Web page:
Guest Book Review: How Far Can We Go?
[Ah, spring, that heady time when a youth Catholic's mind turns to, "Is this a sin?" And to answer these questions, and generally provide a brief respite in the tactical politics which we all enjoy so much, I present a book review written by my wife, the lovely MrsDarwin. Enjoy. --Darwin]
In my days as a young unmarried Catholic, I often suffered through chastity talks or had dating manuals pressed on me. The Protestant dating manuals (or, more accurately, not-dating, since apparently dating is right out in those circles, to be replaced by the nebulous concept of “courtship”) were painfully earnest in their descriptions of hypothetical couples who were keeping their relationships 99.44% pure by following strict rules of behavior. Chastity talks were even more painful because you had to be there in person, squirming in your folding chair and wishing the floor would swallow you as the speaker hemmed and hawed, or, even worse, was wildly enthusiastic for Purity! There seemed to be no happy medium between either rigid guidelines that seemed designed to minimize contact between a couple, or hazy exhortations to purity that gave one no practical guidance in the matter of a relationship rooted in reality.
After the discussion following this post about the proper level of physical interaction before marriage, Darwin ordered a book on the subject by Brett Salkeld, a fellow blogger and acquaintance. Brett and his co-author Leah Perrault know this sad scene all too well, and they have written a refreshing remedy and valuable resource, How Far Can We Go? A Catholic Guide to Sex and Dating.
Here are two famous answers to the question “How far can we go?”
- Keep both feet on the floor.
- Asking “How far can we go?” is like taking your girlfriend or boyfriend in your arms, walking to the edge of a cliff, and asking, “How close can I get to the edge?”
We had to write this book because we think both these answers are unsatisfactory. We think we can do better. The first answer is very practical, but anyone with a little imagination can get around it. In trying to set out an easy-to-follow guideline for Catholic couples, it ignores the question of Christian formation. It says that physical intimacy is only about how you act, and has no connection to the kind of person you are called to become.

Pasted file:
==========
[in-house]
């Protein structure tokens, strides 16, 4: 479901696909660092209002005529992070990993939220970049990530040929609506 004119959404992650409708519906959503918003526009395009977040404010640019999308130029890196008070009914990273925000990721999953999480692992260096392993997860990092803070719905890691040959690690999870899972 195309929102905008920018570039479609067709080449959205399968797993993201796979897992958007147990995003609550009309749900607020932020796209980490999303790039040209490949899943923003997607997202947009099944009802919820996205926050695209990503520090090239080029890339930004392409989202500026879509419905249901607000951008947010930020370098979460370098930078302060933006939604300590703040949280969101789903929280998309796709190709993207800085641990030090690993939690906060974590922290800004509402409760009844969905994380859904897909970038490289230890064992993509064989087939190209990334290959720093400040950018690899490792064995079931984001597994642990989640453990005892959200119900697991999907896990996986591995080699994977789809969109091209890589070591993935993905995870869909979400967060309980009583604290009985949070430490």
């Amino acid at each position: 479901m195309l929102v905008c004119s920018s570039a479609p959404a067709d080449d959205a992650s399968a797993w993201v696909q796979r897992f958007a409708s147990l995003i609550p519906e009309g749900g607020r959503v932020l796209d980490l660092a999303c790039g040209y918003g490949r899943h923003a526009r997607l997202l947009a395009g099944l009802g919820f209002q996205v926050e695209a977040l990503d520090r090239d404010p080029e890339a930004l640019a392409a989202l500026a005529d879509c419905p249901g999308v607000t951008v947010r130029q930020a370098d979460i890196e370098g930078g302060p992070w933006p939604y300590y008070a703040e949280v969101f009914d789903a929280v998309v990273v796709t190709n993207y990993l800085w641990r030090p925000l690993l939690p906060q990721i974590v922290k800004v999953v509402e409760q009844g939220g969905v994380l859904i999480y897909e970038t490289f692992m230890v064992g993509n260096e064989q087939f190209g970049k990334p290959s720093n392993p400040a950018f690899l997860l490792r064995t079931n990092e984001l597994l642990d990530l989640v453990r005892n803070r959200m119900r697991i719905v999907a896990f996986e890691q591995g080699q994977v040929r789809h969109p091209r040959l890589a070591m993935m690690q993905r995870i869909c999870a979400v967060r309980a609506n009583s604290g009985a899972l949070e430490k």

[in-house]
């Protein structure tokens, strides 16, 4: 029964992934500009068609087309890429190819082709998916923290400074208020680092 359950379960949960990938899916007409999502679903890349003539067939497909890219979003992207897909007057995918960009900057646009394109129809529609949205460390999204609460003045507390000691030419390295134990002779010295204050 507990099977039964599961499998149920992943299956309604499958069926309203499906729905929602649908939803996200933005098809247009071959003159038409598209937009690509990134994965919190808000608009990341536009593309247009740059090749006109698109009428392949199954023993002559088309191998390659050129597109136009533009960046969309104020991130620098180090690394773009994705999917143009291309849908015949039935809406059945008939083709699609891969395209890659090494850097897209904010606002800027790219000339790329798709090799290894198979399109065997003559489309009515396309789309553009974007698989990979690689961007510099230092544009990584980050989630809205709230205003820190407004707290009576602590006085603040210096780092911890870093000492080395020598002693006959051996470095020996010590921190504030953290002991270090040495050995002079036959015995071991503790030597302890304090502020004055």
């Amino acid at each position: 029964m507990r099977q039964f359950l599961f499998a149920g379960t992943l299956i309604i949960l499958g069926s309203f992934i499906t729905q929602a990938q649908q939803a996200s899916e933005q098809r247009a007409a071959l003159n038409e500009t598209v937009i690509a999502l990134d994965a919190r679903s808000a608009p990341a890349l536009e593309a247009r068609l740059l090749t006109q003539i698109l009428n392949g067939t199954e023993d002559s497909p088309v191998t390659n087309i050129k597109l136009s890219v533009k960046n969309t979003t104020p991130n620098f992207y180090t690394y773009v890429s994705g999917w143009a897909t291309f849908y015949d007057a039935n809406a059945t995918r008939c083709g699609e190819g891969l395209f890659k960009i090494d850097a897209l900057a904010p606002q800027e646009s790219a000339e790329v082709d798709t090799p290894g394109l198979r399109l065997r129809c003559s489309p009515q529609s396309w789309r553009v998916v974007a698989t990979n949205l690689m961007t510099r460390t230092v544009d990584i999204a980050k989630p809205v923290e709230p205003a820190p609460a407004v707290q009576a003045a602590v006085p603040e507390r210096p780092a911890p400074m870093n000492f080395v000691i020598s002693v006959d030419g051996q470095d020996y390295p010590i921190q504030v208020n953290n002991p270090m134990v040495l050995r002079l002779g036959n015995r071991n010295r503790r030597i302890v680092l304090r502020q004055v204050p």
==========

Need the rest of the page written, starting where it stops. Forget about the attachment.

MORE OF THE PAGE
The second answer is much more dangerous. The foundation of the metaphor it uses is that sex is roughly equivalent to suicide! In other words, sex is dangerous and sinful. Any advance in physical intimacy is just getting you closer and closer to the edge of the cliff. When we give answers like this it is no wonder the world thinks the Church is down on sex!
…One of the reasons that Christian books on sex and dating have given a misleading view about sexuality is that they ignore the essential communicative aspect of sexuality. Sexual sin is presented as crossing some vague boundary partway up an imaginary list of increasingly intimate physical acts. But, in the context of physical intimacy, sin isn’t crossing an arbitrary line. Sexual sin is about using your body to lie to your partner (and probably yourself) about the nature of your relationship. There need to be one or two clear lines about what is appropriate for unmarried people, but those lines are not drawn to keep people from acts that impure in and of themselves. They are drawn to keep people from lying with the language of their bodies. This book, then, is not primarily about which acts are and are not permissible. This book is about learning to speak the truth with your body.